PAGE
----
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9 August, 2017 10:55:12 AM
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Raise voice against child abuse

Researchers, practitioners, and community-based organisations are good resources for examples of prevention strategies that work
MOHAMMED ABUL KALAM, PhD
Raise voice against child abuse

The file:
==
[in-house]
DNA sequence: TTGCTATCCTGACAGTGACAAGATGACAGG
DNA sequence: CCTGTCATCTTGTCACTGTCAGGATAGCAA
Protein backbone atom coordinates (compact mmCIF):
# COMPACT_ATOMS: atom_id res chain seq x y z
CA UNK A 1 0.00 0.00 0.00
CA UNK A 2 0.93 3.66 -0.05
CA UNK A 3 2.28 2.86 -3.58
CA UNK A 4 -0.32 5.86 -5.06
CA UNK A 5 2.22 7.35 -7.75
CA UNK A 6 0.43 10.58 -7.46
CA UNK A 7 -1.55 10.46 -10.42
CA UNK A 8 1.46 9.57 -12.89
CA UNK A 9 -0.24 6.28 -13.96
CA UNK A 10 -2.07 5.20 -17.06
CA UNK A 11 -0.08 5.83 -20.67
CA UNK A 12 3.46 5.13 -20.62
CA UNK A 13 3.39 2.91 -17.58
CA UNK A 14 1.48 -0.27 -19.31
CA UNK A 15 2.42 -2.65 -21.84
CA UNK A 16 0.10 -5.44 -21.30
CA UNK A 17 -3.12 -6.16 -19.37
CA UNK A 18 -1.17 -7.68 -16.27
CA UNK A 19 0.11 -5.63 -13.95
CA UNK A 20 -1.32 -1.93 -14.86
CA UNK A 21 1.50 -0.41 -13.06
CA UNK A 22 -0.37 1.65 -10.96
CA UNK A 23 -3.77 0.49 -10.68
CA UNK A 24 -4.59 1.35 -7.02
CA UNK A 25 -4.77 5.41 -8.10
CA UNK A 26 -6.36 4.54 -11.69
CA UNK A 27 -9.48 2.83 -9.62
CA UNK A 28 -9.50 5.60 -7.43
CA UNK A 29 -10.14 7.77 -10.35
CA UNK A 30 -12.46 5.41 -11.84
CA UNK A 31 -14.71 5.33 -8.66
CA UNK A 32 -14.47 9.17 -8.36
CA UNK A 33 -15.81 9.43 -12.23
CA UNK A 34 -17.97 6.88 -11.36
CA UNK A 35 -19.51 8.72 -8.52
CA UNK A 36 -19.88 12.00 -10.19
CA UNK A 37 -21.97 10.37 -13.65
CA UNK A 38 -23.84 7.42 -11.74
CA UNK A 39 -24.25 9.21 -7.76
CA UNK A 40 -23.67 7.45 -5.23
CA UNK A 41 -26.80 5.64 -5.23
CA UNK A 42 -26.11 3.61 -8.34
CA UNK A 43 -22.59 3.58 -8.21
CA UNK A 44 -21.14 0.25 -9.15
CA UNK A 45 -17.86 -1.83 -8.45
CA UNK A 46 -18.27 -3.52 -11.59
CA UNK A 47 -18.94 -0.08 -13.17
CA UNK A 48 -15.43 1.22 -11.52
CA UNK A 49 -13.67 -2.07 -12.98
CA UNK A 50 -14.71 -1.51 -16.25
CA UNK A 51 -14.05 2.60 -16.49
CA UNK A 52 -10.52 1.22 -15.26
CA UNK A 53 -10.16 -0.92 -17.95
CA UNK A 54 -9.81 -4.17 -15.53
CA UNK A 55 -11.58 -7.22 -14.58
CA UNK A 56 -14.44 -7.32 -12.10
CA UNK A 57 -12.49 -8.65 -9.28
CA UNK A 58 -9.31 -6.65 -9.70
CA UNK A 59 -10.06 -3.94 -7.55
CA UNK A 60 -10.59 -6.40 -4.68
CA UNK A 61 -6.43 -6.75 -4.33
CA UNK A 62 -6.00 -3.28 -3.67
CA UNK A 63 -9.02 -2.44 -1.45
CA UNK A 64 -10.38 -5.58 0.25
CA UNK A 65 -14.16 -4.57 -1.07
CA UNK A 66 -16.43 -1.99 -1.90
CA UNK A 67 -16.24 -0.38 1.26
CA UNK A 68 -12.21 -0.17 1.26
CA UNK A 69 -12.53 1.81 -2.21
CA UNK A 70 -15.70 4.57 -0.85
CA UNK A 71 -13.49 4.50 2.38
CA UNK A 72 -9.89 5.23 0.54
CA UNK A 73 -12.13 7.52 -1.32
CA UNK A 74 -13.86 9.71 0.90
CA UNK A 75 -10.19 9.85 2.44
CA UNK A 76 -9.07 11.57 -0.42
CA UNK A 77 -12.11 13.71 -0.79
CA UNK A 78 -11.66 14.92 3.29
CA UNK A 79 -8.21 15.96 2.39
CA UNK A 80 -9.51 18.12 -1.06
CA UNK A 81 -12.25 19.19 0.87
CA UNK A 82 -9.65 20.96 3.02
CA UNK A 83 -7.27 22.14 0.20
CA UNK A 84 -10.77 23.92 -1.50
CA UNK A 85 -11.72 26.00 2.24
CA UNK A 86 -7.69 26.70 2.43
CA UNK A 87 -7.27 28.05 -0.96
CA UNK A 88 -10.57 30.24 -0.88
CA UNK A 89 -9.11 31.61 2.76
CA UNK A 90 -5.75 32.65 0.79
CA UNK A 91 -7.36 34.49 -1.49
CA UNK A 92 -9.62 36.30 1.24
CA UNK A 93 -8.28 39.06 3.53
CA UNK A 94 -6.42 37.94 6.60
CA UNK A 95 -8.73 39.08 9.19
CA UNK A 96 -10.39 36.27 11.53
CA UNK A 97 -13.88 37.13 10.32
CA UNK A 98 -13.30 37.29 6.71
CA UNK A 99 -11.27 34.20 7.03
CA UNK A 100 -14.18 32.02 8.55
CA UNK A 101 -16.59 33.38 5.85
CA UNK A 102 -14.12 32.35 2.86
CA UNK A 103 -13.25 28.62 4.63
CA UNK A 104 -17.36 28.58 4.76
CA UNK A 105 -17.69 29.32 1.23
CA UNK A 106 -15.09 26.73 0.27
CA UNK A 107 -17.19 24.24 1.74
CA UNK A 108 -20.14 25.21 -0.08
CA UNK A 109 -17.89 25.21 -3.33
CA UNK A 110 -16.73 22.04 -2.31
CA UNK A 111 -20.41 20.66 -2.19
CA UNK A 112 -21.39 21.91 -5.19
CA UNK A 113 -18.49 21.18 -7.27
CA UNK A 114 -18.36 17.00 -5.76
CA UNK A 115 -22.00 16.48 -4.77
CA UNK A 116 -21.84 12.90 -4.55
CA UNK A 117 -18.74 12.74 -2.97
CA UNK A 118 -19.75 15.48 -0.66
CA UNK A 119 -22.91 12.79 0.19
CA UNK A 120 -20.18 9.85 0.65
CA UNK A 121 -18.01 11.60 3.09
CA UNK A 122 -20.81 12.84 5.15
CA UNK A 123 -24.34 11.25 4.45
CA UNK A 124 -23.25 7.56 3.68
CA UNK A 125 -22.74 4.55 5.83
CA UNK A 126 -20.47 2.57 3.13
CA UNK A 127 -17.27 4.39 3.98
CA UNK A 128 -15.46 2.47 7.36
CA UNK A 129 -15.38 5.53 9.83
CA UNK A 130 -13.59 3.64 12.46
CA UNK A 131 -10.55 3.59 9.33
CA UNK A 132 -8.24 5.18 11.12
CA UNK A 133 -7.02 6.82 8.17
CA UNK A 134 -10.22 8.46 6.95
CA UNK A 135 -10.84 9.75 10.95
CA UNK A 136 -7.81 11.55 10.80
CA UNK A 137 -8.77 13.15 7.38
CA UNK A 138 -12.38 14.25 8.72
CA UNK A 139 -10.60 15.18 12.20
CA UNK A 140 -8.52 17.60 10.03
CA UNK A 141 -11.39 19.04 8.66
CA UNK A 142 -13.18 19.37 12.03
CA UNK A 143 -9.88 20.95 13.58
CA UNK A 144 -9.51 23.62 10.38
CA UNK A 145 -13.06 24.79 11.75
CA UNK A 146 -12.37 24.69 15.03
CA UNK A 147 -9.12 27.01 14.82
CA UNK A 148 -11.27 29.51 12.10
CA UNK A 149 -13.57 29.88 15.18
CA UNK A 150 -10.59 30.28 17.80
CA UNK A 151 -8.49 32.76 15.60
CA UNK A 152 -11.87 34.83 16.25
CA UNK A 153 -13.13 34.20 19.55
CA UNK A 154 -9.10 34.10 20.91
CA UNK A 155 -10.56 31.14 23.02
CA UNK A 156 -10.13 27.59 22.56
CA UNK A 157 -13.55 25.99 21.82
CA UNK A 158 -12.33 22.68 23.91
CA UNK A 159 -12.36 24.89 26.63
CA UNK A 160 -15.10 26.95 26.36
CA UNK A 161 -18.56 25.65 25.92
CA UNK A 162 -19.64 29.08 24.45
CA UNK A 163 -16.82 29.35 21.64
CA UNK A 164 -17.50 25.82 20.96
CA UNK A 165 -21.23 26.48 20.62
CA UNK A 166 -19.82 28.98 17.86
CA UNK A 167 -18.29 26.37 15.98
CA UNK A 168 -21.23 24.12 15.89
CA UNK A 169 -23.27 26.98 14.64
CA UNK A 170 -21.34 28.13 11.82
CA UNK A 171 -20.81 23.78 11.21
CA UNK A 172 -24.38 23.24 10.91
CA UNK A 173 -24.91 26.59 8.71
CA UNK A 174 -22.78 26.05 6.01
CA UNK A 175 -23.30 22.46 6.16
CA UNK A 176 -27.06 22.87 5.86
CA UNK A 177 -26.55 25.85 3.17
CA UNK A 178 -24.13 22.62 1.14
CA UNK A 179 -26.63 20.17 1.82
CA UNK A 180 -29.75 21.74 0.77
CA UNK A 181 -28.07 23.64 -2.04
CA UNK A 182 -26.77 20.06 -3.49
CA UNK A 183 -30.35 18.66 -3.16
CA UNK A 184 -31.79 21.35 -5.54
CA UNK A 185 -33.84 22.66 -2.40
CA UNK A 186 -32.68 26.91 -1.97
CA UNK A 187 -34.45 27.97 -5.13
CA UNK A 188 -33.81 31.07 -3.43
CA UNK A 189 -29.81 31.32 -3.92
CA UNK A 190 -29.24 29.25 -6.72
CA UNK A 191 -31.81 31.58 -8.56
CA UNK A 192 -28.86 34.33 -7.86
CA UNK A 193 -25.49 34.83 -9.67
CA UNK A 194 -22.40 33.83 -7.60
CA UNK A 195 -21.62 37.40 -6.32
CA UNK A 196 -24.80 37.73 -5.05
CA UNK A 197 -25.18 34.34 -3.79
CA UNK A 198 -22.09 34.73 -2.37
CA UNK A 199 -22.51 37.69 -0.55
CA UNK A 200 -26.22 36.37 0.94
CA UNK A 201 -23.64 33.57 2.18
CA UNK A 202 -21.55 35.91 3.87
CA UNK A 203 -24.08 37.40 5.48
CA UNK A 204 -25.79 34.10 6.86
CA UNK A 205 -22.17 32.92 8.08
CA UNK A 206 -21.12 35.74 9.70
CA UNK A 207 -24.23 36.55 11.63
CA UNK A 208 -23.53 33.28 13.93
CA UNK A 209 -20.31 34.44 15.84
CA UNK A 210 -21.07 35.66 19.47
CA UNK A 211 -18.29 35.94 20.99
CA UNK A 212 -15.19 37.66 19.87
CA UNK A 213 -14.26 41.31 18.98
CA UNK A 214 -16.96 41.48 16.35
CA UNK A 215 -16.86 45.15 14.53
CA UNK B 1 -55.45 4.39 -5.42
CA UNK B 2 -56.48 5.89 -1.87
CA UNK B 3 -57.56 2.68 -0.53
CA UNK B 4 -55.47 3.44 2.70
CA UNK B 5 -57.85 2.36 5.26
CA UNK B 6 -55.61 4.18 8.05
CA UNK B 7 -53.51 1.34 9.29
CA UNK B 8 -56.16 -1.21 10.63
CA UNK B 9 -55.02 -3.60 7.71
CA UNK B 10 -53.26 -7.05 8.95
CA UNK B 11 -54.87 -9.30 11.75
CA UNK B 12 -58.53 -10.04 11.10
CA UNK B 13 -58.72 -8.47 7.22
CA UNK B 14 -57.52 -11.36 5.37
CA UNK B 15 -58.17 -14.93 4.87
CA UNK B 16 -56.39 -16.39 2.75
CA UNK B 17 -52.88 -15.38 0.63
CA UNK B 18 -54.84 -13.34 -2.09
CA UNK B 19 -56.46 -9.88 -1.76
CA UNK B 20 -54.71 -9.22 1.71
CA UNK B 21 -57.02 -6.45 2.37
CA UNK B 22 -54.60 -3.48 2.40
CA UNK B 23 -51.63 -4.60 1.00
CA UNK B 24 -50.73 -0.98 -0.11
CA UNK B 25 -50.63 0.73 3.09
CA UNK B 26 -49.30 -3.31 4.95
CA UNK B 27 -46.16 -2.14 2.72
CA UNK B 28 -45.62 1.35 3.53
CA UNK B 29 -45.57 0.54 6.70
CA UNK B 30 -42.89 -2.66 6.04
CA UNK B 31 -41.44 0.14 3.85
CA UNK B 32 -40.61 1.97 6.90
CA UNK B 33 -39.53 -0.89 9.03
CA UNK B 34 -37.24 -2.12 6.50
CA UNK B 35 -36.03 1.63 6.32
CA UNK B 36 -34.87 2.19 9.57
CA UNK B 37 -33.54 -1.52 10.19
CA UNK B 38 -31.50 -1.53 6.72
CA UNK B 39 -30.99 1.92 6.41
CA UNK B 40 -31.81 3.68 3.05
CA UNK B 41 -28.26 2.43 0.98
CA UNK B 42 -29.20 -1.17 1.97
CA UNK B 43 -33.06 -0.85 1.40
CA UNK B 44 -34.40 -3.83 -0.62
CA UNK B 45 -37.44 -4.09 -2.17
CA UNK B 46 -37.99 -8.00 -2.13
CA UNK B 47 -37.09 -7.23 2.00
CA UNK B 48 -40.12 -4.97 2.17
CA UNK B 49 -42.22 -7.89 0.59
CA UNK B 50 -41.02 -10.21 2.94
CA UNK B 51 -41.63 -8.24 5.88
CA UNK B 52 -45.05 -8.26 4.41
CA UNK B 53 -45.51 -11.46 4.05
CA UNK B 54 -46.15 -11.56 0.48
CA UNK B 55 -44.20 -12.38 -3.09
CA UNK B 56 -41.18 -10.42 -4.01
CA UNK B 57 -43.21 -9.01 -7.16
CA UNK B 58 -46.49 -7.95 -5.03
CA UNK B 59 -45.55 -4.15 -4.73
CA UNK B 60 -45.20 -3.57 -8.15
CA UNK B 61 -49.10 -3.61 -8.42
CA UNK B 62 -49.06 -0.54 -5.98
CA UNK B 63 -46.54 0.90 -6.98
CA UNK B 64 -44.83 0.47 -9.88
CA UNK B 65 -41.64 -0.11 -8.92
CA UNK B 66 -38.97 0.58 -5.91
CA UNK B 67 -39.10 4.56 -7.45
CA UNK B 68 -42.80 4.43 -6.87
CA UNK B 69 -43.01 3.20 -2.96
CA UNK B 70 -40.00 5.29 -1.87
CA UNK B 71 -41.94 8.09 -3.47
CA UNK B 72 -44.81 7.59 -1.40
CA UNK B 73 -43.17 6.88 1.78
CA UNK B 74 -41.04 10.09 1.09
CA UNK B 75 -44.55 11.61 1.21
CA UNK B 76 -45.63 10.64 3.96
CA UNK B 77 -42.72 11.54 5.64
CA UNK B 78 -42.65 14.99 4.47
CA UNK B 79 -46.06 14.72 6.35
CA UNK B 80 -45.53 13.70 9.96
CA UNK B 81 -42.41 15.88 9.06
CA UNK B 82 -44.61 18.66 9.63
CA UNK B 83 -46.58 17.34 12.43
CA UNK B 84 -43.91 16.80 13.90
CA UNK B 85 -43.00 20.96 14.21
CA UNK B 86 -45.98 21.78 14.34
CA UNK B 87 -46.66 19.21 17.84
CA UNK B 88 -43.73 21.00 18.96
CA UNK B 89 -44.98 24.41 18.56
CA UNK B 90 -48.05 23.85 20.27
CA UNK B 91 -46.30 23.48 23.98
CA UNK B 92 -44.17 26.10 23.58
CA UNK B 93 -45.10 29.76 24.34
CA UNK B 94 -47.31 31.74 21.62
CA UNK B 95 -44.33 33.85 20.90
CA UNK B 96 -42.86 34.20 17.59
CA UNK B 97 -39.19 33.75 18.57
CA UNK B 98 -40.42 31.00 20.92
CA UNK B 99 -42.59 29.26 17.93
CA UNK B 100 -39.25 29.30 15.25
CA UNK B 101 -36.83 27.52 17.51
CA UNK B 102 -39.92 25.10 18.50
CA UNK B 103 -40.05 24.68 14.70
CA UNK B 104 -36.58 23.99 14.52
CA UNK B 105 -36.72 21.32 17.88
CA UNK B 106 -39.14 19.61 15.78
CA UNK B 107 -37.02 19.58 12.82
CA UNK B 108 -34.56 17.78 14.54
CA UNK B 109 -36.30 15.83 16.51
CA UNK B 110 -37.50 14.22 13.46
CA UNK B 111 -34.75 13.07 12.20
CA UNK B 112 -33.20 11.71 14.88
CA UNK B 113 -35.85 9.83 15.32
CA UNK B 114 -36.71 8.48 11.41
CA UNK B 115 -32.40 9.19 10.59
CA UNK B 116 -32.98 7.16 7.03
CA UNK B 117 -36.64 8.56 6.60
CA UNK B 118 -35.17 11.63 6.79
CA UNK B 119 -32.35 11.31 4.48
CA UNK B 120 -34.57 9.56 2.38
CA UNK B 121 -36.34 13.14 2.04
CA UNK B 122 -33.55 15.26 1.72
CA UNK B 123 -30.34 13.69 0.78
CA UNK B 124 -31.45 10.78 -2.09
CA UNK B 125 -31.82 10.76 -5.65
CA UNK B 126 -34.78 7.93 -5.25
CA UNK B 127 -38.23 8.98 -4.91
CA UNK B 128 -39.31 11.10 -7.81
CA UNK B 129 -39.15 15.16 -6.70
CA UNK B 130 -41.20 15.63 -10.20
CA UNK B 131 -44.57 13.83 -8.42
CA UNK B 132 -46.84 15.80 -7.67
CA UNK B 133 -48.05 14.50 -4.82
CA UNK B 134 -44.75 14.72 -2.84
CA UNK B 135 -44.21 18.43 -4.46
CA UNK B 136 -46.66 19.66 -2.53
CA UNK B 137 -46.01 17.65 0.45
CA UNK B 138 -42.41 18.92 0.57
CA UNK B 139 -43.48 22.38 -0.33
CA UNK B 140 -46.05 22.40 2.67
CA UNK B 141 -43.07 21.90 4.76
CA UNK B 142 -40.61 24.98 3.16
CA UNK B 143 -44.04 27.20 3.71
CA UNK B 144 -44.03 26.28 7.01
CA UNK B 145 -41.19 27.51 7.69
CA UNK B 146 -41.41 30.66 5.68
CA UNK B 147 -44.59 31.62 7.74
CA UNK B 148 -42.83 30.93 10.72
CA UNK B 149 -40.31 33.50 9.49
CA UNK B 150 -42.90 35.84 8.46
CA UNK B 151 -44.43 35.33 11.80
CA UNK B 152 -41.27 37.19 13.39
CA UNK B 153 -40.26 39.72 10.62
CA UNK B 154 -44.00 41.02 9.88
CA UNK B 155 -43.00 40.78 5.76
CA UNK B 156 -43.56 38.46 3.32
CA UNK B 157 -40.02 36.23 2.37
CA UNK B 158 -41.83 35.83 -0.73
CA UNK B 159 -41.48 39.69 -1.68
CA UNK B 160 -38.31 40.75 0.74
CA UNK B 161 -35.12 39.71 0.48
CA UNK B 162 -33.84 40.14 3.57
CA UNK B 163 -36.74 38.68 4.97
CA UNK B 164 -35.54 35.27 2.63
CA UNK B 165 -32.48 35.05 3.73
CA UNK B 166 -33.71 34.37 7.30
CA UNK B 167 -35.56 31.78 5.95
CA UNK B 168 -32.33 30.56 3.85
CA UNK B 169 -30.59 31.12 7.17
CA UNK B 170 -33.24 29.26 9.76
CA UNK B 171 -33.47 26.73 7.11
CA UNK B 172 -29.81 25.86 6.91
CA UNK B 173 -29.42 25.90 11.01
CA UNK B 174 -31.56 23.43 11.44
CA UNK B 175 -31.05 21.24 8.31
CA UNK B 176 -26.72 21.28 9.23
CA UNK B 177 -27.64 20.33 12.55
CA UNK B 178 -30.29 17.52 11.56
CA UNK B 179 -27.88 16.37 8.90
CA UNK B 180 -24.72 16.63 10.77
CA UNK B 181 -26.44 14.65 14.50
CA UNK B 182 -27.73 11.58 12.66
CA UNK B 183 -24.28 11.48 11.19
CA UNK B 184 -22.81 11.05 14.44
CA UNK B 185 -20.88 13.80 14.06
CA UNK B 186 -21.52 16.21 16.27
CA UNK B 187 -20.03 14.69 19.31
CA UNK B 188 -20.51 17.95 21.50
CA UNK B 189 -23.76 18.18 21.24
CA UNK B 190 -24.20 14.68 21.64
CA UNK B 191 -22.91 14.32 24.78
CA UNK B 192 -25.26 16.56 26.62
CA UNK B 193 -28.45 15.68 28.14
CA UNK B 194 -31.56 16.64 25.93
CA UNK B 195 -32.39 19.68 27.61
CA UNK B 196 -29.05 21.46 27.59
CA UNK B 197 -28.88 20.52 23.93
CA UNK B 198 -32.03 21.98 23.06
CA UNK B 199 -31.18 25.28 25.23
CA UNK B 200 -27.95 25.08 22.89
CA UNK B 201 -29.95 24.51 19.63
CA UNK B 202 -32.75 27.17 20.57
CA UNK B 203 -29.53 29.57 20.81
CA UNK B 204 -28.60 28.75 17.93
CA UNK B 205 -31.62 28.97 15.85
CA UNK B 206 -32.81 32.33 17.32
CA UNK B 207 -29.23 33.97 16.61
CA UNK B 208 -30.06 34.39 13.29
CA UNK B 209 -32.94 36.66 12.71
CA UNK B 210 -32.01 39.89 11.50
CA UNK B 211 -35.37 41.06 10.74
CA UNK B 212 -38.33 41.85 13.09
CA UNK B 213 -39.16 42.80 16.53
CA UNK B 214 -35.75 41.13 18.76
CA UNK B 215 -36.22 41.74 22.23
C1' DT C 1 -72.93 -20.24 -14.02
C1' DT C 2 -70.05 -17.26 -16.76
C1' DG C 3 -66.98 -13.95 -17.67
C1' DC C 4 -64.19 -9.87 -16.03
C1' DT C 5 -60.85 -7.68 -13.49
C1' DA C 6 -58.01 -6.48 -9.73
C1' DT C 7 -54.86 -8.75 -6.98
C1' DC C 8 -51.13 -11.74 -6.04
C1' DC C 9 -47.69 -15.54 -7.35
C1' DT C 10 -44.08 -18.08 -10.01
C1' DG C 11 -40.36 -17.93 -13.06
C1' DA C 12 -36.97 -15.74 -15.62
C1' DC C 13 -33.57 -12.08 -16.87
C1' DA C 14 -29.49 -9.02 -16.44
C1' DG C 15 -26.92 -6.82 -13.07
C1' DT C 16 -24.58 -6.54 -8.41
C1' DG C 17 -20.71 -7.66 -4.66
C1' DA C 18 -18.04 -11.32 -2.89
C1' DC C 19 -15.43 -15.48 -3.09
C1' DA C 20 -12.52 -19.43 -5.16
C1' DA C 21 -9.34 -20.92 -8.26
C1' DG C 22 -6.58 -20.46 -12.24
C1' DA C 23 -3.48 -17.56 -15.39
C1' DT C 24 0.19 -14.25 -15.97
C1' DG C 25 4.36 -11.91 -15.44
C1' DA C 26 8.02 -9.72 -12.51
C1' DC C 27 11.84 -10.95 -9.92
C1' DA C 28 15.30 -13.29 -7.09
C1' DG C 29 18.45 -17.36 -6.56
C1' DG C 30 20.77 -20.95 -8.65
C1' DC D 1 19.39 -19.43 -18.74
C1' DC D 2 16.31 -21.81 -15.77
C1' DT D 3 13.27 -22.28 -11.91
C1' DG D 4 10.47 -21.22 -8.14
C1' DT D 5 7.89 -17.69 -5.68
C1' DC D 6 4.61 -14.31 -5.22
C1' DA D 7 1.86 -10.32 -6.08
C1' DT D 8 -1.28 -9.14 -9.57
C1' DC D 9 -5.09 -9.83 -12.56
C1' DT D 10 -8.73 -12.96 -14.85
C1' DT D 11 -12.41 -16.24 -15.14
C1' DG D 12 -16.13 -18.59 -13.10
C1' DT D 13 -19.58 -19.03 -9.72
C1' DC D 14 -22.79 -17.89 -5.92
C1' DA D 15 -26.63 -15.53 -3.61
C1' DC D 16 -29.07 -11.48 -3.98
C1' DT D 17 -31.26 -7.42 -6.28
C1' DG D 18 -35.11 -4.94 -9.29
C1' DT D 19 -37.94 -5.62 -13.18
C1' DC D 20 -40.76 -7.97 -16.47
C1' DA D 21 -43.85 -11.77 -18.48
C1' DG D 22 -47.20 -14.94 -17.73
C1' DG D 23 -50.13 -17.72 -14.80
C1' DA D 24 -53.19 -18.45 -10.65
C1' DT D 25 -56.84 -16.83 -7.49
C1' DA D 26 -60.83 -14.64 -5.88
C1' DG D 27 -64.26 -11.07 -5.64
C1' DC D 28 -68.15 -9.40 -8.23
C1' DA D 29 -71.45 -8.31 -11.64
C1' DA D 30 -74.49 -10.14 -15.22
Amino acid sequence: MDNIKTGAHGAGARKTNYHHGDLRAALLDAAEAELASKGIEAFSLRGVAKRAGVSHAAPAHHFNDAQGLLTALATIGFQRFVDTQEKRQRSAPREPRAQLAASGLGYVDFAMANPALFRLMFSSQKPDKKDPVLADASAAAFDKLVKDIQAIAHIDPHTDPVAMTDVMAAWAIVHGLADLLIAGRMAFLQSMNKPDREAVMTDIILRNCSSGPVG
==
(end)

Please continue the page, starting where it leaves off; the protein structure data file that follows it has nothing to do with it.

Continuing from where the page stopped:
News reports on cases of child abuse and neglect can play an important role in educating the public and policy makers about the systemic causes of child maltreatment and ways to prevent it. This article is intended to explain how journalists can impact prevention by expanding the focus of stories about physical, sexual or emotional abuse or neglect of children to include information on the causes of the problem and ways to prevent it. Journalists can provide comprehensive coverage that highlights prevention approaches and promotes safe, stable, nurturing relationships and environments for all children and families. Often, news coverage about child abuse and neglect focuses on the shocking and brutal results of individual cases of abuse—a perspective that can reinforce misperceptions that “bad parenting” or a failure of child protective services is the main cause of child maltreatment. Journalists can help audiences understand that child abuse and neglect is not simply the result of individual failures or family dynamics, but a public health issue that affects communities and society in significant ways. By working with prevention researchers, practitioners, and other experts, journalists can craft news stories about child maltreatment that convey not only the problem but also possible solutions. Preventing child maltreatment requires individuals and communities to work together to insure that no child is ever abused or neglected. Stories that highlight steps anyone can take to provide safe, stable, and nurturing relationships and environments for children will be more helpful for prevention than focusing on the response after violence has occurred.